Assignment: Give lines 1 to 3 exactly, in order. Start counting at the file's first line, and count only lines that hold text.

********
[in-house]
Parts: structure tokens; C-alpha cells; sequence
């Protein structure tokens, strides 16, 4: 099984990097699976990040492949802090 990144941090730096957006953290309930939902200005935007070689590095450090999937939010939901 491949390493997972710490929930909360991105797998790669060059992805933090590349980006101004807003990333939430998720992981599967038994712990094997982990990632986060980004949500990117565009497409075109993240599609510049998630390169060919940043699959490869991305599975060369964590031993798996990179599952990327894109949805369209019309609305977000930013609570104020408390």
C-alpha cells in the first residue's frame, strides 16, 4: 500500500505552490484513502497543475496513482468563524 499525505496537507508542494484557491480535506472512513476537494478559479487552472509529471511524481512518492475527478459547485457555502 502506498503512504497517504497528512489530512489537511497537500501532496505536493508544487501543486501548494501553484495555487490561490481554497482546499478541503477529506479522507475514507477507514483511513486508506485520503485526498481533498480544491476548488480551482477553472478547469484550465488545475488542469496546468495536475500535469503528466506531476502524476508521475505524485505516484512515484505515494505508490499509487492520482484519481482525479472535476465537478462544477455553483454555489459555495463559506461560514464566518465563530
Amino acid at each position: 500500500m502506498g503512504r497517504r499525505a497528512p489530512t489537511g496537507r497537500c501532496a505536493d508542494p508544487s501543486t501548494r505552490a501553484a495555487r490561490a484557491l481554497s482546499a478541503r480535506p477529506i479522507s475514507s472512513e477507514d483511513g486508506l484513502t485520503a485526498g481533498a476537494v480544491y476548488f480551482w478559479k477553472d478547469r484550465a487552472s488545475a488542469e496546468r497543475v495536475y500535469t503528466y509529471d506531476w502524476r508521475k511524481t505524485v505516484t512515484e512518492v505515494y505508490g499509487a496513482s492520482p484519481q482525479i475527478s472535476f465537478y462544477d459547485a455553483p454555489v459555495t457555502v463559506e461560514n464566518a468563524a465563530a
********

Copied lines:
[in-house]
Parts: structure tokens; C-alpha cells; sequence
């Protein structure tokens, strides 16, 4: 099984990097699976990040492949802090 990144941090730096957006953290309930939902200005935007070689590095450090999937939010939901 491949390493997972710490929930909360991105797998790669060059992805933090590349980006101004807003990333939430998720992981599967038994712990094997982990990632986060980004949500990117565009497409075109993240599609510049998630390169060919940043699959490869991305599975060369964590031993798996990179599952990327894109949805369209019309609305977000930013609570104020408390």